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YOU STILL HAVE A WEEK Iff WHICH TO DECIDE UPON YOUR NEW YEAR'S RESOLUTIONS
DON'T miss the pictures and
story of the Men-Who-Must;
those fellow citizens of ours
who tolled throughout tlio
Christmas holiday that we all
might enjoy safety and comfort.
On page 8 of the Times today.
VOL. X. NO. 5.
SON TELLS MOTIVE OF TACOMA MURDER
HOW TO TAKE
CARE OF VICE
Real "Mrs. Warren" On the Stand Before New
York Aldermen Explains How Social Evil Can
Be Handled—Startles New York With Her Tes
By Harry Burton
* NEW YORK, Dec. 2(3. —America was shocked a
'• /ew years ago by "Mrs. Warren's Profession," a
George Bernard Shaw play having for its heroine a
1 "scarlet woman" without shame, who flaunted her
business as legitimate. Popular indignation drove
. the play from the stage.
I And now a HEAL "Mrs. Warren" has startled
New York and centered attention on vice problem!
that every big city in America is grappling with.
From the Underworld.
Mrs. Mary Goode is an aston
ishing figure. Coming forth from
the "underworld" of the metrop
olis, a keen, forceful woman, a
" graduate of three colleges, she
asks New York authorities to ac
cept vice for "what it —a neces
sary component of life"—and to
put It on a recognized, legal basis.
And the most remarkable thing
i about it is that the aldennanic
! ..committee that is wrestling with
the vice problem is taking her ad
vice seriously, and powerful and
respectable women leaders of Xew
York society are inviting this
"Mrs. Warren" to their homes to
"discuss with them her plan of
legitimatizing the "social evil"
and ridding the "red light dis
trict" of its worst features.
She talks to them as an equal,
frank and unashamed, telling of
| "vice as she knows it "from the
Inside." For she, too, is a "re
,*■ "The point is," says Mary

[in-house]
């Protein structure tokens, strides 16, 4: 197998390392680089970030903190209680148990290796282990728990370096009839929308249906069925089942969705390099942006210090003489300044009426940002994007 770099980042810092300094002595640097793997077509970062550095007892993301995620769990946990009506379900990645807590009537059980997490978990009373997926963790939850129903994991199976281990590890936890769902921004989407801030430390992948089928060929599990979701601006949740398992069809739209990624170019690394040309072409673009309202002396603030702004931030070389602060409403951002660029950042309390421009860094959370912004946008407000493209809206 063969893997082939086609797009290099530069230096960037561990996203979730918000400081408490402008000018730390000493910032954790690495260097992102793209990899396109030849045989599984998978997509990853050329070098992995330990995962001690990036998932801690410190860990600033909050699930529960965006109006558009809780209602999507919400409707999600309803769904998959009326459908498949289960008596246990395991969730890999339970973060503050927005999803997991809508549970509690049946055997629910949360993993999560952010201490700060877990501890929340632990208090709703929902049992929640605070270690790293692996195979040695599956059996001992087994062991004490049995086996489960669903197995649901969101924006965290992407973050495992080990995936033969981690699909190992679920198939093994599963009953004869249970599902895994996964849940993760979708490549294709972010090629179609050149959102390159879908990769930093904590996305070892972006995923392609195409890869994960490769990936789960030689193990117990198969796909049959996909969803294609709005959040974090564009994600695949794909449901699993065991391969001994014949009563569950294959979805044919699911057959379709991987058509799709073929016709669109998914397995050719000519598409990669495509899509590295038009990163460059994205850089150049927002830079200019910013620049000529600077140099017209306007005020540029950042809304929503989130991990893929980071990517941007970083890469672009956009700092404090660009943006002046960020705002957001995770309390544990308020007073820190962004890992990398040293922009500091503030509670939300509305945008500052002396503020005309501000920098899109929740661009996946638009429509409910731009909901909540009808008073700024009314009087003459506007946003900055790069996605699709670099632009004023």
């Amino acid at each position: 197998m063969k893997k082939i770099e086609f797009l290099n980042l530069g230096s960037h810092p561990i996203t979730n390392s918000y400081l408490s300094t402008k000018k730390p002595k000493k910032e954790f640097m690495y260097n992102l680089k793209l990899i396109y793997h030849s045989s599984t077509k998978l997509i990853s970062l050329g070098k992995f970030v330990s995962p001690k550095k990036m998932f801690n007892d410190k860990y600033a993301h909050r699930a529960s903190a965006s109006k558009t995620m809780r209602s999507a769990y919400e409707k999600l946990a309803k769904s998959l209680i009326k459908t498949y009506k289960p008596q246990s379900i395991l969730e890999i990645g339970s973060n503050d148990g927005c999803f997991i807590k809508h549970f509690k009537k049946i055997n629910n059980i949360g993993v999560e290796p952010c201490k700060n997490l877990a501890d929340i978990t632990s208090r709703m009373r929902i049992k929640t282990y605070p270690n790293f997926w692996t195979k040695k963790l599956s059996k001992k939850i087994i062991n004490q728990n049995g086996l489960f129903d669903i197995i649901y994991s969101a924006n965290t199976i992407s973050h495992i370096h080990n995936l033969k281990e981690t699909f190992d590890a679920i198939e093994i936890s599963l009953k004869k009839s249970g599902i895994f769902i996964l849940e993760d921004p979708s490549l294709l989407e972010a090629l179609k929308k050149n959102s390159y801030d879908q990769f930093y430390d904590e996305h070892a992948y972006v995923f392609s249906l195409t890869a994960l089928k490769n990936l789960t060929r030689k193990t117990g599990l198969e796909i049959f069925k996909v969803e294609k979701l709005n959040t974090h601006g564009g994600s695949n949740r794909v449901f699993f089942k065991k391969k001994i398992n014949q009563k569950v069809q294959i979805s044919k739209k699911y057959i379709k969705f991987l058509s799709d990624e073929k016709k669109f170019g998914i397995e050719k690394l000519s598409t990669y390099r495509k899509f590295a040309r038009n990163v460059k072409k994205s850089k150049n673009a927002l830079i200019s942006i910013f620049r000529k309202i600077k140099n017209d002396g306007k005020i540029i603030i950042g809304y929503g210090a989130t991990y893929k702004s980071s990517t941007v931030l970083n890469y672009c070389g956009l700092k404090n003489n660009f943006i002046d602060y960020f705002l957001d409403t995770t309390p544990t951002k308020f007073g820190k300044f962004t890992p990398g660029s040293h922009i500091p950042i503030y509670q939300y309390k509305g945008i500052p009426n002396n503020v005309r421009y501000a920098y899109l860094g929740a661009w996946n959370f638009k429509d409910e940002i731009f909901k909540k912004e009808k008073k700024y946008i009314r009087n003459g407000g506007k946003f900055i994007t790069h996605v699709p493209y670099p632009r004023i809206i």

Goode, "you can only CURB vice.
You CANNOT CURE IT. I have
met vice face to face, and I know!
But I know, too, that you CAN
cure the evils that surround it.
And with these gone, vice ceases
to be the gigantic menace it is
"Immorality is here. It can
not be put away by our smugly
denying its existence. But once
universally recognized It can be
put upon the right basis. It can
'be segregated, disease can be kept
I "in abeyance, it can be kept from
prowling the virtuous streets, and,
■what is more important of all, It
can be held to its natural size.
"This is true of Chicago, of
Cleveland, of San Francisco, of
every city in America—for the
'vice' problem is the same every
"As soon as it Is under strict
commissional control, police and
other petty grafters will cease to
prey upon the women who are In
■ "Most of the evils attendant
. upon vice are those which are
induced by the collection of ex
tortionate graft from those who
conduct bouses of vice. This graft
is so tremendous that every sort
of enterprise HAS to be resorted
to in order to increase the Income
- • "There is Just one way to do
and only one way.
"We must take these houses
out of the control of the POLICE
and put them under the Jurisdic
tion of a COMMISSION. They
should -be segregated so as to
'y. y Early yesterday morning,
.1 \ some time before the sun had
tipped the austere summit of